When social services assess the person you care for, they will look at what help they need with personal care (such as washing/dressing or going to the toilet) and whether external help is needed with this. If the person needs help with personal care, they may also be entitled to help with the shopping and housework. A financial assessment will be carried out and a decision made as to whether you have to pay the full cost of care or a contribution towards it. Most people are expected to make some contribution as benefits can be used for this.
    Your social worker or GP can also arrange for a home assessment by an occupational therapist to see if adaptations could help, e.g. grab rails, a seat for the bath, a home care alarm, etc.
    If you are entitled to financial assistance towards your care, your social worker may offer you the option of Direct Payments. These allow you to arrange your own care services.
    Social workers can also advise and help on many social and care issues, such as sources of information on benefits and funding, care packages, respite services, residential and nursing homes. Contact your local council direct or ask your GP to refer you.
  • GP
    Your doctor is there to support you with your health problems (including mental health challenges such as managing stress), as well as those of the person you care for. You should tell your GP that you are a carer - this can be recorded on your medical records. Many GP practices hold a ‘carers register’ to give practical help, e.g. by offering more convenient appointment times or home visits if it is difficult to get to the surgery, or arranging for prescriptions to go direct to your local pharmacy, to make it easier to pick them up.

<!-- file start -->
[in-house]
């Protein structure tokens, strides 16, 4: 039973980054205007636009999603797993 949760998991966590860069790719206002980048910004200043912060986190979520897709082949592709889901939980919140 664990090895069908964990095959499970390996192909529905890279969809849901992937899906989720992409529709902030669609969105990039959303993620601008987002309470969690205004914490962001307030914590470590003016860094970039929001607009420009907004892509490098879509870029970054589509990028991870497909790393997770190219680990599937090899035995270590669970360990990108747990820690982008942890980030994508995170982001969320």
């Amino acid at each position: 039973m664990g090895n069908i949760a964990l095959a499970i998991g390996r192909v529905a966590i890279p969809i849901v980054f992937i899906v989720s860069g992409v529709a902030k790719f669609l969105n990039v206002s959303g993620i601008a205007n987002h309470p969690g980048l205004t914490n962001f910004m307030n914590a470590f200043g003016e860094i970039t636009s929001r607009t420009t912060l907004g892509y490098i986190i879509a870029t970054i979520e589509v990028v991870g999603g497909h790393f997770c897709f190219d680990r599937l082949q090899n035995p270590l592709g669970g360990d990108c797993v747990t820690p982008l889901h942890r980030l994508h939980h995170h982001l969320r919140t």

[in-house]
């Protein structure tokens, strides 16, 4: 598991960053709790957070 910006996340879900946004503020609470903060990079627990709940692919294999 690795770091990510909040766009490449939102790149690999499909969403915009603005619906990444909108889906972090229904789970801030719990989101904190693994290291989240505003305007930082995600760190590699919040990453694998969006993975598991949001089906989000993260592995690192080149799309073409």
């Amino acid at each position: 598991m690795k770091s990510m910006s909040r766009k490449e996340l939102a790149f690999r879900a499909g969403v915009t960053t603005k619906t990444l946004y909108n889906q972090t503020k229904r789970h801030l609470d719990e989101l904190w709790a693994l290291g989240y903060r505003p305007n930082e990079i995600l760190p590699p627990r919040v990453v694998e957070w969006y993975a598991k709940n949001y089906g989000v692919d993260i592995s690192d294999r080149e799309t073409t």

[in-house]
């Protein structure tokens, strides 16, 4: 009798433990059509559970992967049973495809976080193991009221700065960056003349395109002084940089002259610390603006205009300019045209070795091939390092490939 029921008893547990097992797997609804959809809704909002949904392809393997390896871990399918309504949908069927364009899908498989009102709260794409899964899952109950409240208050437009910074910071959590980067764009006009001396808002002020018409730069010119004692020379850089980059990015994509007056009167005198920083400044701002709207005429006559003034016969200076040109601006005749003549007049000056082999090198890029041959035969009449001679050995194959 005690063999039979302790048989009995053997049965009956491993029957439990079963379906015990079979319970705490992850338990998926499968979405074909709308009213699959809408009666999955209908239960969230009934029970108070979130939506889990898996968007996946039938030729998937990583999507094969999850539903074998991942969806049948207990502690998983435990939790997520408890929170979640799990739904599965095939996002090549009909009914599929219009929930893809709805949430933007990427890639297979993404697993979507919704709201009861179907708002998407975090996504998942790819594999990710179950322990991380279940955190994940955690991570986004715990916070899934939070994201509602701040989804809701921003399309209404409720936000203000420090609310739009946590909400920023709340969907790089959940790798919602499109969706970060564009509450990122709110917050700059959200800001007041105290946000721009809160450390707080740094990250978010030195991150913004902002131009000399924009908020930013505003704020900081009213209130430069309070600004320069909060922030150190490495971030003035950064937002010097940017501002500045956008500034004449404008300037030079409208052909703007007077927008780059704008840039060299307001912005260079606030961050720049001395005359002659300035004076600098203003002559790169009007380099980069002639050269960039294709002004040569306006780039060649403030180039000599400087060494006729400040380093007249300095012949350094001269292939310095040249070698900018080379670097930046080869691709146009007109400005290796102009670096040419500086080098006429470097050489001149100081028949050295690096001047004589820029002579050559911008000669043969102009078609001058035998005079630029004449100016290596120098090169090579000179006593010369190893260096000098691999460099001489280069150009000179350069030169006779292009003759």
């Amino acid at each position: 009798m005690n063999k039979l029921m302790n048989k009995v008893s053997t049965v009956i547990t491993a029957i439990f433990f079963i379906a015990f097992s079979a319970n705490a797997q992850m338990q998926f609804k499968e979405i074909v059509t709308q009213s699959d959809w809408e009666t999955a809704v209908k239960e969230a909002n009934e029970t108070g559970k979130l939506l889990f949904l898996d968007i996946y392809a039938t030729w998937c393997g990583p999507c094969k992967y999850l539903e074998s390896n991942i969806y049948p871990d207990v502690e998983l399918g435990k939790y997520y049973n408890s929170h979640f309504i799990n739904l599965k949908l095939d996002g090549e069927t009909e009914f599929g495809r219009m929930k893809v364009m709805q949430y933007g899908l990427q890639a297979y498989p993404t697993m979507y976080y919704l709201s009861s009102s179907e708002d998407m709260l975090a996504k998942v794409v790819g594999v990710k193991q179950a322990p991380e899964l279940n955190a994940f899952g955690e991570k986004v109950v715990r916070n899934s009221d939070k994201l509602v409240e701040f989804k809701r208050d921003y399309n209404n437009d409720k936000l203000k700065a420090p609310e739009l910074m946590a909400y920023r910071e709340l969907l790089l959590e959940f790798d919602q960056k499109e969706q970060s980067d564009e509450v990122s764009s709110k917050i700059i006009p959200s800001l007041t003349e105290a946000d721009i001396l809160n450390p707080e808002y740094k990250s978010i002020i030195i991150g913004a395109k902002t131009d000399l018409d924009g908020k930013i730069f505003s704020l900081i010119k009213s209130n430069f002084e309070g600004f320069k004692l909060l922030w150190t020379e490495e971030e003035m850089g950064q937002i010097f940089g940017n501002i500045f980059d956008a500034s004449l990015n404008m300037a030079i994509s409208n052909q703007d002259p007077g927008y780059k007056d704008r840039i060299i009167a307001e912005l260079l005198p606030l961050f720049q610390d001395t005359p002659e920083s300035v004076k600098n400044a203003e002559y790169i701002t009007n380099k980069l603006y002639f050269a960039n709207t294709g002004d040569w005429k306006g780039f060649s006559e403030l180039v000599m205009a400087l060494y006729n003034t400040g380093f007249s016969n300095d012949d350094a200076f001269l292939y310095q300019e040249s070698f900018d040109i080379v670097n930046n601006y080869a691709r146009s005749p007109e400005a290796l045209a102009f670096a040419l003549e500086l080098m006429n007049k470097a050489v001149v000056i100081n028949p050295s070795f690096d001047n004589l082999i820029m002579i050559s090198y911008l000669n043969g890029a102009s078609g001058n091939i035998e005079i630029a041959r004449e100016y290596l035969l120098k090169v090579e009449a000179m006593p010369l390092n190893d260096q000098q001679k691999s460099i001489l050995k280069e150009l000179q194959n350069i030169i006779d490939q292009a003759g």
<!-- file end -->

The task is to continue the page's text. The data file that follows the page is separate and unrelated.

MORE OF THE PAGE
Your GP should be the gateway to other appropriate health and support services. She /he can refer you to services such as counselling, local services providing support to carers and/or social services. Try to visit your GP with problems before they get out of hand.
    She/he should also be able to arrange for you to have a free flu jab. This is important, not only to maintain your own health, but to ensure that the person you are caring for is not put at risk of infection.
  • Counsellors
    A list of local counselling and psychotherapy services can be found on the British Association for Counselling and Psychotherapy (BACP) website. You can also ask your GP to refer you for counselling on the NHS.
  • Carers centres
    Carers centres are available across the country and the support offered varies depending on where you live (support could include days out, advice on benefits and form filling, complementary therapies, support groups, courses about caring, training on back care etc). Find your local carers agency by visiting www.carersuk.org.

Emergencies

If you are the main carer for someone with Huntington’s, you may feel concerned about who would look after them if something happened to prevent you from looking after them, e.g. you have to go into hospital.